To make sense out of all the confusing and contradictory information out there about electronic voting, it helps to be a bit of a conspiracy theorist. Paranoia, after all, can be merely reading too much into reality. Consider that at least 175,000 Maryland voters have asked for absentee ballots this year - an all-time high. In fact, their number represents about 10 percent of the votes cast in the 2002 gubernatorial election - certainly enough to turn even a relatively close contest into a cliffhanger.
NEWS
By New York Times News Service | October 29, 2006
The federal government is investigating the takeover last year of a leading American manufacturer of electronic voting systems by a small software company that has been linked to the leftist government of President Hugo Chavez of Venezuela. The federal inquiry is focusing on the Venezuelan owners of the software company, the Smartmatic Corp., and is trying to determine whether the government in Caracas has any control or influence over the firm's operations, government officials and others familiar with the investigation said.
BUSINESS
By Mike Himowitz and Mike Himowitz,Sun Columnist | October 26, 2006
In episode after episode, computer scientists have demonstrated the weaknesses of Maryland's electronic voting system. And time after time, officials from the State Board of Elections and Diebold Election Systems have circled the wagons - ignoring the real issues and branding their critics as kooks. We have now learned that Diebold quietly replaced the main circuit boards in all its terminals last year because of a fatal flaw that it knew about for years. Last week, someone who doesn't like Diebold dropped a couple of disks containing old company source code at the office of a longtime critic of electronic voting.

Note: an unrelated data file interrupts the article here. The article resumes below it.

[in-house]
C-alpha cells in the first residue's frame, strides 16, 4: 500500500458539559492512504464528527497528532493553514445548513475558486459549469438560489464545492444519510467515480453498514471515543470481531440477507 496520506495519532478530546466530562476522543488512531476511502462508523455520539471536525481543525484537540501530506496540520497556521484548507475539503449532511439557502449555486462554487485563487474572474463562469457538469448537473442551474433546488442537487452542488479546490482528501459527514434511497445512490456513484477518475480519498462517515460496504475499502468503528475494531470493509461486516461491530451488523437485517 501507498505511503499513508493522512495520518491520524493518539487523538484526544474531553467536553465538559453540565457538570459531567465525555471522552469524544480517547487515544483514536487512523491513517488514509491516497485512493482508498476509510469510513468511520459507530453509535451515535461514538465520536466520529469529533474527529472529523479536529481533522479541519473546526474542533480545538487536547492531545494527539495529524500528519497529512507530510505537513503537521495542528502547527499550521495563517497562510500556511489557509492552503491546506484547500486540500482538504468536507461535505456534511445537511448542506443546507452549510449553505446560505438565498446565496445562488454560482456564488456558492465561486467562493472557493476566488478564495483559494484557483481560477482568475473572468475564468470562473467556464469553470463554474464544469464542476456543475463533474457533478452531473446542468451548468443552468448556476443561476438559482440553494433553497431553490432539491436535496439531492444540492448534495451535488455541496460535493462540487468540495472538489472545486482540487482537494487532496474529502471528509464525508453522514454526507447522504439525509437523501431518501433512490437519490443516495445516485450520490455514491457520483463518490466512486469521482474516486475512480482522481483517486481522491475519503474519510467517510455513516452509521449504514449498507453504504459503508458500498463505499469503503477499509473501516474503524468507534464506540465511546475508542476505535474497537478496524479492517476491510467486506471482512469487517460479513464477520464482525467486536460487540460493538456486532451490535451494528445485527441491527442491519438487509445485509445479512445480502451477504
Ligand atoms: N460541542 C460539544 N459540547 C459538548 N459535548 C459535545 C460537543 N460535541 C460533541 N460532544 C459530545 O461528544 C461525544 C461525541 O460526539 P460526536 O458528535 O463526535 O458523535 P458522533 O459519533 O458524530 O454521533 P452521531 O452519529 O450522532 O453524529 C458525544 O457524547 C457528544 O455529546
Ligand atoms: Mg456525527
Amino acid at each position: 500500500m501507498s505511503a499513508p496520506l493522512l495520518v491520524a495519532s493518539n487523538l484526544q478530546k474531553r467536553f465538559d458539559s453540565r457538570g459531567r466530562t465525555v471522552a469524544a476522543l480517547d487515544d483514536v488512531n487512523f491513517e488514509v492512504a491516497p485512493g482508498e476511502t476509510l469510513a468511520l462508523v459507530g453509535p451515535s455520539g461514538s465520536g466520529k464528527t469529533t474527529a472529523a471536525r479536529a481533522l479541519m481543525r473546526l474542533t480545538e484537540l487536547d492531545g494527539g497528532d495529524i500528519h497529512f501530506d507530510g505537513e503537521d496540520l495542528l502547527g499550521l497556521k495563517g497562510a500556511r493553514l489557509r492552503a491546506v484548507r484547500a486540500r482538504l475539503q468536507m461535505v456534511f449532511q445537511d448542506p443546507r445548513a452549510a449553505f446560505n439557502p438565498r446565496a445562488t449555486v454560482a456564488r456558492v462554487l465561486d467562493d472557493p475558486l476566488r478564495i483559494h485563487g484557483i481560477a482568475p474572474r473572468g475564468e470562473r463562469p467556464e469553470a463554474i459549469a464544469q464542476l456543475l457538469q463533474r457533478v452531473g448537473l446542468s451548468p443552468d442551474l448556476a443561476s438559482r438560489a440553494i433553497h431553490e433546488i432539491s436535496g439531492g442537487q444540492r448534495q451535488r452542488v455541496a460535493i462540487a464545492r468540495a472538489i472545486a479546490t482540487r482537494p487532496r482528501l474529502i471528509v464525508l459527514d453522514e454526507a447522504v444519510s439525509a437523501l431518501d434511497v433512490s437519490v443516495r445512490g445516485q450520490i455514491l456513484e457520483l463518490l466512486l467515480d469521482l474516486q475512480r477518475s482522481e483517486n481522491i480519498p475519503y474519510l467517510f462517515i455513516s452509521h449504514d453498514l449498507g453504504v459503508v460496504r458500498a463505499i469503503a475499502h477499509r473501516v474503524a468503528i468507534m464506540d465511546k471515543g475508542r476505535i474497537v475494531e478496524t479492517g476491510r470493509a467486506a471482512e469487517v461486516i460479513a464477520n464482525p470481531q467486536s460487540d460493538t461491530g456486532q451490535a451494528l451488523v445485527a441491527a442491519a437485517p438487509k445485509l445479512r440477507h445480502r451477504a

NEWS
By Sumathi Reddy and Sumathi Reddy,Sun reporter | October 21, 2006
As the FBI continued its review of the possible theft of the computer code used in Maryland's voting machines two years ago, Diebold and elections officials assured voters that the electronic voting system set to be used in next month's election is safe and tamperproof. But critics of the state elections board and its touch-screen machines said the anonymous package left at a former legislator's office this week was another disturbing sign that Maryland's voting system could face a security threat.
NEWS
By Greg Garland and Greg Garland,SUN STAFF | July 13, 2004
A group advocating a paper audit trail to verify electronic voting in Maryland is calling for the resignation of state elections chief Linda H. Lamone. The Campaign for Verifiable Voting in Maryland plans to present a letter to Gov. Robert L. Ehrlich Jr. today asking that Lamone be replaced by "an administrator committed to election integrity and a voter-verified paper ballot audit trail," according to the group's co-founder, Linda Schade. At the same time, the group plans to present the governor's office with petitions containing more than 10,000 signatures calling for a voting system that produces paper records, Schade said.
NEWS
By Paul Moore and Paul Moore,Public Editor | October 15, 2006
With less than four weeks to go before the general election, the debate over electronic voting and other problems in Maryland's 2006 electoral process has become as important as the political races themselves - and The Sun should continue to cover all aspects of this continuing story. As Maryland officials try to fix the technical and human problems that created havoc during the September primary election, the integrity of the election system hangs in the balance. Since the primary, a number of articles have documented how the new voter check-in process kept some voters waiting for hours.